The advent of autumn brings a chill to the air and new flavors to our beer.
Gone are the dog days of summer and a need for something light and fruity. Instead, longer nights and blustery weather inspire brewers to produce robust beers that include fall’s most familiar ingredients, such as pumpkin and cranberry. Like the vast spectrum of colors provided by Mother Nature, the diversity of fall’s harvest provides for an array of autumn beers.
So, put on your favorite sweater or hoodie, cook a little stew, and enjoy one or more of these fine brews that are sure to make you feel warm on a blustery day.
1. Dogfish Head Punkin (Milton, DE)
A little sweet, a little spice. The enticing aroma reminds one of a pumpkin pie baking in the oven on Thanksgiving Day. While the pumpkin flavor shines, the prominence of brown sugar and spices, along with a touch of caramel maltiness, provide balance that prevents the pumpkin flavor from overpowering.
2. Schlafly Pumpkin (St. Louis, MO)
A new player on the market, Schlafly’s pumpkin recipe will resonate well with those who truly love the taste of pumpkin — it is the star of the show. Nevertheless, a steady, tasty dose of cinnamon, nutmeg and clove helps cut through the pumpkin taste. Unlike many, there is nothing syrupy about this; it tastes as if the beer was brewed on the farm. The 8% ABV is hidden, so try to sip it (but, it’s not easy).
3. New Belgium Pumpkick (Ft. Collins, CO)
The introduction of cranberry in Pumpkick provides a unique spin on pumpkin beers. The added tartness of the cranberry balances exceptionally well with the sweetness of the pumpkin and the fall spices. To quote a friend, “It’s like Thanksgiving in my mouth.”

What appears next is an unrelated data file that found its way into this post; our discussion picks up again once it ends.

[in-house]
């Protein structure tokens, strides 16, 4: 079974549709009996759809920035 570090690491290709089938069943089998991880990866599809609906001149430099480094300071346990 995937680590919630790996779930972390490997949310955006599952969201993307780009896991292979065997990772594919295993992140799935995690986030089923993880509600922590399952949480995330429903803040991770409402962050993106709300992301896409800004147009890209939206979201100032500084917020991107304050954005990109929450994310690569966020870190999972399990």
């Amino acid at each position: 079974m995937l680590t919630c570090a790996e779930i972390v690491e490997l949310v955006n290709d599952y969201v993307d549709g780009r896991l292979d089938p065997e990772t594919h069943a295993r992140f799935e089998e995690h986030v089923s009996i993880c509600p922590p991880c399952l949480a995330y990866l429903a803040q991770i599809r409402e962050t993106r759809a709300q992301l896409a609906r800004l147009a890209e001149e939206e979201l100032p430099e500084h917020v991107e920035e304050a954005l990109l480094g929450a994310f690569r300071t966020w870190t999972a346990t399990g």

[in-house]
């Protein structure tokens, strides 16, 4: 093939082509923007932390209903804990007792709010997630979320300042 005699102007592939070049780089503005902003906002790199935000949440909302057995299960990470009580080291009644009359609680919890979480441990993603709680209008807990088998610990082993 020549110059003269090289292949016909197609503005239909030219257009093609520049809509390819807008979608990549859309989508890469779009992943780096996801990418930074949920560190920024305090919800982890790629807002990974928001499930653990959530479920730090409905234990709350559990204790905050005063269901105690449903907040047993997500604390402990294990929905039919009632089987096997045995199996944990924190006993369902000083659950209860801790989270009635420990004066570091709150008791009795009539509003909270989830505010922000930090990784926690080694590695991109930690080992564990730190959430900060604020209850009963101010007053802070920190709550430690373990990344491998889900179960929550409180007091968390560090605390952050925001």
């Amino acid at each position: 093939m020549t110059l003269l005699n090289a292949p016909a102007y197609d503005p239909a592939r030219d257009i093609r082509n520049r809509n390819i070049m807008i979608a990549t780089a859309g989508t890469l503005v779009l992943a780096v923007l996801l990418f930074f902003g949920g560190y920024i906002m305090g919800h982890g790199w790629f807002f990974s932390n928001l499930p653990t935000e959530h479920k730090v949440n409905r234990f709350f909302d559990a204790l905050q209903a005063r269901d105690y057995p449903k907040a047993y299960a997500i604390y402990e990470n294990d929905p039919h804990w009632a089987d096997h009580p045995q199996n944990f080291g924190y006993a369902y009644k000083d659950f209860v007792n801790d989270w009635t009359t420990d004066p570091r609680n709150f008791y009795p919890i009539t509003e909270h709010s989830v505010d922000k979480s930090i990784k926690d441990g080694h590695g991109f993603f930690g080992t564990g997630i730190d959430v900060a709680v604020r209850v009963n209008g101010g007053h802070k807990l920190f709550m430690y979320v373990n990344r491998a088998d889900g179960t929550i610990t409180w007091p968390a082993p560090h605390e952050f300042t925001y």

4. Anderson Valley Pinchy Jeek Barl Bourbon Barrel Pumpkin Ale (Booneville, CA)
In addition to pumpkin and warm spices, the beer is aged for six months in Wild Turkey® bourbon barrels. The taste of whiskey is impossible to miss, in both aroma and taste. The pumpkin and aged-barrel taste offers great depth; it is a deluxe, upscale play on the traditional boilermaker.
5. The Bruery Autumn Maple (Placentia, CA)
The Bruery reminds us all that there is more to the fall harvest than pumpkins. Autumn-Maple uses a plethora of yams in this otherwise traditional Belgian Brown Ale. Add a little molasses and maple syrup, and one is treated to a cornucopia of flavors. It reminds one of a well-composed fall stew — each component stands on its own, but works together harmoniously.
6. Breckenridge Autumn Ale (Littleton, CO)
A cross between an Oktoberfest and a dark ale (or porter), Breckenridge describes their Autumn Ale as enjoying the malty-goodness of a German Lager with the crispiness of an American Ale. Rather than incorporate the tastes of Thanksgiving, this fall brew relies on traditional brewing methods to produce a beer that is heavier than summer brews, but lighter than a winter warmer. The nuttiness of this beer is a nice addition to the malty-caramel taste and aroma. It would accompany a piping hot bowl of French Onion soup very well.
7. Founders Harvest Ale (Grand Rapids, MI)
Unlike many fall beers, this appeals to the craft beer connoisseur who equates fall harvest with “wet hops season.” Wet hops are hops plucked fresh from the vines in September and used immediately. Harvest Ale rewards “hop heads” with a remarkably fresh hops taste and gentle citrus flavor. Visit any craft-beer rating site and you will find this brew scored exceptionally high. It should be.
8. Northern Brewer Smashing Pumpkin Ale Small Batch Recipe Kit (West Allis, WI)
The Cornerstone of craft beer involves home brewing. Home brewing got its renewed (legal) start in 1978 when Congress finally repealed the restriction that arose during Prohibition. Over 3500 breweries later, it’s safe to say many people yearned to brew. The Pumpkin Smash recipe accompanies a starter kit, thus one only needs a little time and minimal effort to produce home brewed pumpkin ale. It’s the perfect treat and you don’t even need a costume.